Prying Open the Statehouse Doors

October 18, 2023
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Environmental reporters focused on their states often find state legislative workings to be frustratingly opaque. Above, the Louisiana State Capitol in Baton Rouge in 2021. Photo: Library of Congress.

Feature: Prying Open the Statehouse Doors

By Erin Jordan

No matter the politics of your state, more legislative decisions — including those that affect the environment — seem to be happening behind closed doors.

What’s a good statehouse reporter to do?

Here are some suggestions from a group of environment reporters who have grappled with this challenge.


Tracking big projects

Jeniffer Solis, energy and environment reporter for the Nevada Current/States Newsroom, has recent experience reporting on the Thacker Pass Lithium Mine in Humboldt County, Nevada.

The project, which sits on the largest-known lithium deposit in the United States and the third largest in the world, could be very lucrative for the state, but still must clear regulatory hurdles that generate public records.

“These projects do have to go through a lot of layers,” Solis says. “So you can catch them before they get to the federal approval process if you are checking in on your local governments.”

She recommends looking for water and air quality permits.

Projects like these also might require a change in zoning, which often means you can get your hands on an application that includes a description of the project and contact information for the developer, among other details.

For my part, I used these records to write about the expansion of cryptocurrency mining in rural Iowa, where I’m an investigative reporter for The Gazette.


When states don’t collect data

Sometimes you need data that states don’t track. If so, says Julie Cart, environment reporter for CalMatters, it might be because “they don’t want to know things.”


CalMatters' Cart recommends

looking at who has an

economic interest in the project.


Whatever the reason for their lack of data tracking, Cart recommends looking at who has an economic interest in the project. “You are more likely to have up-to-date, pertinent data if you have a financial interest in something,” she says.

For example, Cart reached out to a California lumber company when she wanted an accurate inventory of trees in the state.

You can also check out companies’ annual reports, which often include a wealth of information on the industry, the company’s assets and plans for the coming year.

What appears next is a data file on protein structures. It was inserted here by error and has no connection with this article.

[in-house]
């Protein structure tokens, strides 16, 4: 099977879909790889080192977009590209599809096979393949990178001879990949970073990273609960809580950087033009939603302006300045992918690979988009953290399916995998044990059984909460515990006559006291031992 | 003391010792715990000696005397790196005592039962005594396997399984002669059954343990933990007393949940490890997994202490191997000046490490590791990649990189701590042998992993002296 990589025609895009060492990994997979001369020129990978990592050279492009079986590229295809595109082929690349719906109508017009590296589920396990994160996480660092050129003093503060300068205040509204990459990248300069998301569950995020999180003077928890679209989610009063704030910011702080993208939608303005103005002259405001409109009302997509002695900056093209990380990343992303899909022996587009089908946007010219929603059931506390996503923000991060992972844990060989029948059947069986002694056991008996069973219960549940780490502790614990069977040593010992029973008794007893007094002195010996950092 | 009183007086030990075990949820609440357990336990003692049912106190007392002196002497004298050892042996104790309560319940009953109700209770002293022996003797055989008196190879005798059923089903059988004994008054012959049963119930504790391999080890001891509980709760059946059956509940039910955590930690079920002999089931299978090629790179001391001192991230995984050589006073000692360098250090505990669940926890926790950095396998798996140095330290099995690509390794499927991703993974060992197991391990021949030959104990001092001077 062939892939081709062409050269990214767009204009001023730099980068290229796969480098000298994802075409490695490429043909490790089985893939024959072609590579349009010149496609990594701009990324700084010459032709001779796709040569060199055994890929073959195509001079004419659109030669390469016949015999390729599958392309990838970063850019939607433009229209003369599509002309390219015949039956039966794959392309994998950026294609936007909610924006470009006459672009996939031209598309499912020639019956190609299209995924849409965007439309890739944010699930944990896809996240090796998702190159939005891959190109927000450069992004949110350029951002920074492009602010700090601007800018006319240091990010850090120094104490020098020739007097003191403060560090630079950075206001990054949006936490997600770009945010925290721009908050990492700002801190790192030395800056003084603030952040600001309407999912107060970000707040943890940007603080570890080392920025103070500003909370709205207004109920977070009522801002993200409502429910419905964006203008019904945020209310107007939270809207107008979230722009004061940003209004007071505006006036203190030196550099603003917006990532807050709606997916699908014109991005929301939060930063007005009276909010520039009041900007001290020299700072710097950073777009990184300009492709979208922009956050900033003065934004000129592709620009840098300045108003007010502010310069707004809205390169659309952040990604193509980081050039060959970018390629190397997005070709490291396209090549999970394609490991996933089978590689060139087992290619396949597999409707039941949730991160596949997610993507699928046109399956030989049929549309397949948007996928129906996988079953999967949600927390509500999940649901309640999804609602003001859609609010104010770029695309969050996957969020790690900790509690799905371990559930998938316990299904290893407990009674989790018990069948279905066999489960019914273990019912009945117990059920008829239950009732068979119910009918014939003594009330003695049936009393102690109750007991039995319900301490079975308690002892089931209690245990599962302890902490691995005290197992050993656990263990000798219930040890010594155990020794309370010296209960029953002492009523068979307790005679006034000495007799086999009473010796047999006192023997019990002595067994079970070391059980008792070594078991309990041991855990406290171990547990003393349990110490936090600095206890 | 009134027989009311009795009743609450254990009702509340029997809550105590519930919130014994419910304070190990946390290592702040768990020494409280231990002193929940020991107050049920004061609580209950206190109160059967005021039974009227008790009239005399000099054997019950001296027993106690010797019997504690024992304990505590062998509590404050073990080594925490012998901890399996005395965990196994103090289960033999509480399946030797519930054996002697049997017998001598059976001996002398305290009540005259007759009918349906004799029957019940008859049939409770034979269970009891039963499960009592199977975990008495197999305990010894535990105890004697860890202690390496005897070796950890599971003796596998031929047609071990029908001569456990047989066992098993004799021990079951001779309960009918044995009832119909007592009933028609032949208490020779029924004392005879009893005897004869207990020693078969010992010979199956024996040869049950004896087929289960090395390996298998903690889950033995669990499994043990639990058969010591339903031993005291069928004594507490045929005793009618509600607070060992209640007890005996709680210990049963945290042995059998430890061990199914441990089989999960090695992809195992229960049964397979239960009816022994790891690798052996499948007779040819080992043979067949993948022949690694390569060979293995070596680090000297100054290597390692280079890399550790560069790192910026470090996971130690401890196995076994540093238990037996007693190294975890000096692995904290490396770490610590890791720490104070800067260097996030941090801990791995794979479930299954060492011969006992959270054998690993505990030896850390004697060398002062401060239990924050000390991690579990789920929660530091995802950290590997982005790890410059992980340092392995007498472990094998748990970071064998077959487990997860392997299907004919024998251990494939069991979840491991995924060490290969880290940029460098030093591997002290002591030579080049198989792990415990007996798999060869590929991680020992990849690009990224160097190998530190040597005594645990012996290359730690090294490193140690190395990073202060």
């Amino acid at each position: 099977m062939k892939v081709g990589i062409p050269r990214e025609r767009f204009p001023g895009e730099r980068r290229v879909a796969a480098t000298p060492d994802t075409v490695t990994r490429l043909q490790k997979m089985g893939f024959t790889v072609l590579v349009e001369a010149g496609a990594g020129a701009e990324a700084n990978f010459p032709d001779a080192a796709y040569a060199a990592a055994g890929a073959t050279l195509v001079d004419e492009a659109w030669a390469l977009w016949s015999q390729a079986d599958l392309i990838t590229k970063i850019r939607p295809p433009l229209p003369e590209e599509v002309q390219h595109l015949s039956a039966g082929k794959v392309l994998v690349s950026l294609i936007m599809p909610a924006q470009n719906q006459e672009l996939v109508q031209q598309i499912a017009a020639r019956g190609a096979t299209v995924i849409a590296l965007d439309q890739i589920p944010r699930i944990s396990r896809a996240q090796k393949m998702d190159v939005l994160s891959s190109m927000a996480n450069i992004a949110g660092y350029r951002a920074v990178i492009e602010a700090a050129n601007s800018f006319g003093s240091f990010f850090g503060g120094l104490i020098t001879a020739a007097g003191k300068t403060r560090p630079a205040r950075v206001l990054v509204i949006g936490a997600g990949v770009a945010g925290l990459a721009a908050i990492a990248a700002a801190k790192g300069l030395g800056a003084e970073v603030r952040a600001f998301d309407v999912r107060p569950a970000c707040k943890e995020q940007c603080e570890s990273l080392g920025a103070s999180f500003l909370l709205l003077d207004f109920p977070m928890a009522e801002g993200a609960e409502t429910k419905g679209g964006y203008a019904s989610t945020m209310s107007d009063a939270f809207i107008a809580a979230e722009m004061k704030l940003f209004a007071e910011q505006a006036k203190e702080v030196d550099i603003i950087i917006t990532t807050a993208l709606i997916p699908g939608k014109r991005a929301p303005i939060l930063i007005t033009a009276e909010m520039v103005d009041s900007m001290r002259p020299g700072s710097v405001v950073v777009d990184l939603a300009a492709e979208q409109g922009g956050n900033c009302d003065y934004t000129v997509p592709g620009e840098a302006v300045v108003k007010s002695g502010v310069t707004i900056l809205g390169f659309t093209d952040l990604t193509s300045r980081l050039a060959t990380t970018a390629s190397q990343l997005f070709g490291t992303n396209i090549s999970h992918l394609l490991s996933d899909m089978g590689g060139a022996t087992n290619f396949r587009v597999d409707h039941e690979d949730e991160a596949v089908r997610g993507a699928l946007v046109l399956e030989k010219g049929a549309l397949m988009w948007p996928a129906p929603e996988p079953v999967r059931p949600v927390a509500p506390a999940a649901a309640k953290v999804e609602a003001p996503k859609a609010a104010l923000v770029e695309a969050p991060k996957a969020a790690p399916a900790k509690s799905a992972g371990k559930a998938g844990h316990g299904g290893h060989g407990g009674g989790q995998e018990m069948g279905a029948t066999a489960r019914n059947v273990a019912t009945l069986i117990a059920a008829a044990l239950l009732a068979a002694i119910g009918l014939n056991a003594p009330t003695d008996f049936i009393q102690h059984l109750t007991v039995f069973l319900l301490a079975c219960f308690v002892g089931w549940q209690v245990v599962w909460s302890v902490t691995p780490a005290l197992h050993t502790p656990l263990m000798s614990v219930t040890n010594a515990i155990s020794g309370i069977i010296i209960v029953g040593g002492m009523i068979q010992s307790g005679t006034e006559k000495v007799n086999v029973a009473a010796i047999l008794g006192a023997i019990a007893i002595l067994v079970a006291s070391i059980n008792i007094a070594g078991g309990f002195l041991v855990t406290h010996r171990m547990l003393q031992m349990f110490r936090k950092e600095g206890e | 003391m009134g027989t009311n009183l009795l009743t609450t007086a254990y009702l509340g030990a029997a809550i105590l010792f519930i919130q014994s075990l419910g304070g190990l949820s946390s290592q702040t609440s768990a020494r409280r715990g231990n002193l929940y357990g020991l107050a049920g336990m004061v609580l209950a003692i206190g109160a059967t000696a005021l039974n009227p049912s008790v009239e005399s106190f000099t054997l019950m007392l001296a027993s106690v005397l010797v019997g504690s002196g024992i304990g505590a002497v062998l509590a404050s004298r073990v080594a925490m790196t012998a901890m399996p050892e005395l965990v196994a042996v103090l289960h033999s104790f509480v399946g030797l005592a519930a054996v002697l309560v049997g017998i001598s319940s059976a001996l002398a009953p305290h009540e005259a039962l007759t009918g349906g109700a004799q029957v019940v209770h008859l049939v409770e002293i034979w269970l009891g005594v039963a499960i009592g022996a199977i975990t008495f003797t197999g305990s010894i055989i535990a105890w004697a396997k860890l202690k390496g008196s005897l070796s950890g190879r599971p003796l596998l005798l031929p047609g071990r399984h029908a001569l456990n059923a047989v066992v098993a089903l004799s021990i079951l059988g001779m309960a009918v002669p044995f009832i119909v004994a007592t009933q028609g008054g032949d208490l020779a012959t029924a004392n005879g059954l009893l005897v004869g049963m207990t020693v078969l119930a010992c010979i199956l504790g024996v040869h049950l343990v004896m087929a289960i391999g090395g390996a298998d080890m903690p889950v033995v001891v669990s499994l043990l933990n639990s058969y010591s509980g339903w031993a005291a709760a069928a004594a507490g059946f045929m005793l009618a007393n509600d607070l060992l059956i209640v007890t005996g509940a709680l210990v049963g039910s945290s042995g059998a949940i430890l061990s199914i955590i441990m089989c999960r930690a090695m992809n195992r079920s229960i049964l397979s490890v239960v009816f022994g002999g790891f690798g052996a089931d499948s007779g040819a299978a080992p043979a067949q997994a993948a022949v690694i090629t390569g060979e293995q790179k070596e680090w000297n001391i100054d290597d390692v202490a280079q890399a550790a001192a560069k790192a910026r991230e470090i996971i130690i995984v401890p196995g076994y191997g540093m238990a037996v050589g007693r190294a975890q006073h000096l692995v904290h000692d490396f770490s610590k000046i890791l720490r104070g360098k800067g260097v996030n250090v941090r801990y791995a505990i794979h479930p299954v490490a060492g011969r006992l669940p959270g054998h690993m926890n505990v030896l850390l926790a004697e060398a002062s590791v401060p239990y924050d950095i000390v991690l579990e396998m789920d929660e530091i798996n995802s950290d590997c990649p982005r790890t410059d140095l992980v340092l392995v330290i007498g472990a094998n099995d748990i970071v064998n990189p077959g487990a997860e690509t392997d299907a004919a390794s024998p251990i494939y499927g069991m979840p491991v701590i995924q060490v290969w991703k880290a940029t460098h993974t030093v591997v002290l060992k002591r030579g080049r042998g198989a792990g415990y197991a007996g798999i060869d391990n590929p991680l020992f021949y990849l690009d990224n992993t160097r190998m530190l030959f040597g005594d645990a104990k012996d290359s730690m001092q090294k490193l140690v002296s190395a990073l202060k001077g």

If you’re interested in aquifer data, places to look include the U.S. Geological Survey. In some cases, the USGS has mandates from Congress to work with states to collect water-level data from major aquifers, such as the High Plains (Ogallala) Aquifer, which underlies parts of eight states, including Oklahoma.

Another place to look for this information might be neighboring states that share the same aquifer, but have different data-collection strategies or are more transparent about their monitoring.


Pushing for authoritative information

One of the most iron-clad sources for authoritative, nonbiased information at the state level is what’s known in my state, Iowa, as the Legislative Services Agency.

Your state may have a different name for this group, but it often has a requirement to put aside political beliefs to provide objective information to lawmakers. This frequently includes financial analyses of bills showing how much they would cost if implemented.

The author used zoning application records to investigate the expansion of cryptocurrency mining in rural Iowa, such as Bitcoin mining machines next to a power substation in Grundy Center, Iowa. Photo: Geoff Stellfox/The Gazette.

If you’re lucky, the equivalent agency in your state also has employees willing to talk — either on or off the record — to explain their analyses in detail to make sure you understand them.

One vexation of being a reporter is when a state agency won’t respond to your request for public information. We’ve had an ongoing problem with this in Iowa, but it was especially bad during COVID, when Gov. Kim Reynolds and her administration cited the pandemic as a reason for delaying many requests.